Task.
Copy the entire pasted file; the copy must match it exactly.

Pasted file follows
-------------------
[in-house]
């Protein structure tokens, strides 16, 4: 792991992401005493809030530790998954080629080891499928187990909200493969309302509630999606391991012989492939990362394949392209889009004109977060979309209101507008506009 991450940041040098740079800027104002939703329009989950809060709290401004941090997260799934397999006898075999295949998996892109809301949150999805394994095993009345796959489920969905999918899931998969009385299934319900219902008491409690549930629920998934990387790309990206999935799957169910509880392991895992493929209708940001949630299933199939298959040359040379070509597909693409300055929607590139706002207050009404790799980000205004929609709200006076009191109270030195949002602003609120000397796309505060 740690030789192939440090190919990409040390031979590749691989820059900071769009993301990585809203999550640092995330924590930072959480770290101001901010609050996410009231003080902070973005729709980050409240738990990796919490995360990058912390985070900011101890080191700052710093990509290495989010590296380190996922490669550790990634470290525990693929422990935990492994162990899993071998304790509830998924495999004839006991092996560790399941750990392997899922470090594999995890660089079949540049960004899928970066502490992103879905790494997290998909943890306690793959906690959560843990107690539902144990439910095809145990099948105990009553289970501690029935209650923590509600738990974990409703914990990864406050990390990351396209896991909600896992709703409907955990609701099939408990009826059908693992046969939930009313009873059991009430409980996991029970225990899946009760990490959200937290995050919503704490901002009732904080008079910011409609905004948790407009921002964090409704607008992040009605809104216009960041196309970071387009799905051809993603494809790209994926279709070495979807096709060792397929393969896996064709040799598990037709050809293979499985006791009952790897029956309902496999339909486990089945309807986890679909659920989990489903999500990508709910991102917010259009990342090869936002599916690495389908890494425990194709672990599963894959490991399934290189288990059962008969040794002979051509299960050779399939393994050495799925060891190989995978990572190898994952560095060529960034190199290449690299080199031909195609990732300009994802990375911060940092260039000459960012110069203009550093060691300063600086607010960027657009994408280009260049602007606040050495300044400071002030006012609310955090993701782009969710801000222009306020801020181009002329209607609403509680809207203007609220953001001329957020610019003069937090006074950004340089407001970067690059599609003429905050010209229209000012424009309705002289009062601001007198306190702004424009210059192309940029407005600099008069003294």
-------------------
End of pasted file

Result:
[in-house]
């Protein structure tokens, strides 16, 4: 792991992401005493809030530790998954080629080891499928187990909200493969309302509630999606391991012989492939990362394949392209889009004109977060979309209101507008506009 991450940041040098740079800027104002939703329009989950809060709290401004941090997260799934397999006898075999295949998996892109809301949150999805394994095993009345796959489920969905999918899931998969009385299934319900219902008491409690549930629920998934990387790309990206999935799957169910509880392991895992493929209708940001949630299933199939298959040359040379070509597909693409300055929607590139706002207050009404790799980000205004929609709200006076009191109270030195949002602003609120000397796309505060 740690030789192939440090190919990409040390031979590749691989820059900071769009993301990585809203999550640092995330924590930072959480770290101001901010609050996410009231003080902070973005729709980050409240738990990796919490995360990058912390985070900011101890080191700052710093990509290495989010590296380190996922490669550790990634470290525990693929422990935990492994162990899993071998304790509830998924495999004839006991092996560790399941750990392997899922470090594999995890660089079949540049960004899928970066502490992103879905790494997290998909943890306690793959906690959560843990107690539902144990439910095809145990099948105990009553289970501690029935209650923590509600738990974990409703914990990864406050990390990351396209896991909600896992709703409907955990609701099939408990009826059908693992046969939930009313009873059991009430409980996991029970225990899946009760990490959200937290995050919503704490901002009732904080008079910011409609905004948790407009921002964090409704607008992040009605809104216009960041196309970071387009799905051809993603494809790209994926279709070495979807096709060792397929393969896996064709040799598990037709050809293979499985006791009952790897029956309902496999339909486990089945309807986890679909659920989990489903999500990508709910991102917010259009990342090869936002599916690495389908890494425990194709672990599963894959490991399934290189288990059962008969040794002979051509299960050779399939393994050495799925060891190989995978990572190898994952560095060529960034190199290449690299080199031909195609990732300009994802990375911060940092260039000459960012110069203009550093060691300063600086607010960027657009994408280009260049602007606040050495300044400071002030006012609310955090993701782009969710801000222009306020801020181009002329209607609403509680809207203007609220953001001329957020610019003069937090006074950004340089407001970067690059599609003429905050010209229209000012424009309705002289009062601001007198306190702004424009210059192309940029407005600099008069003294």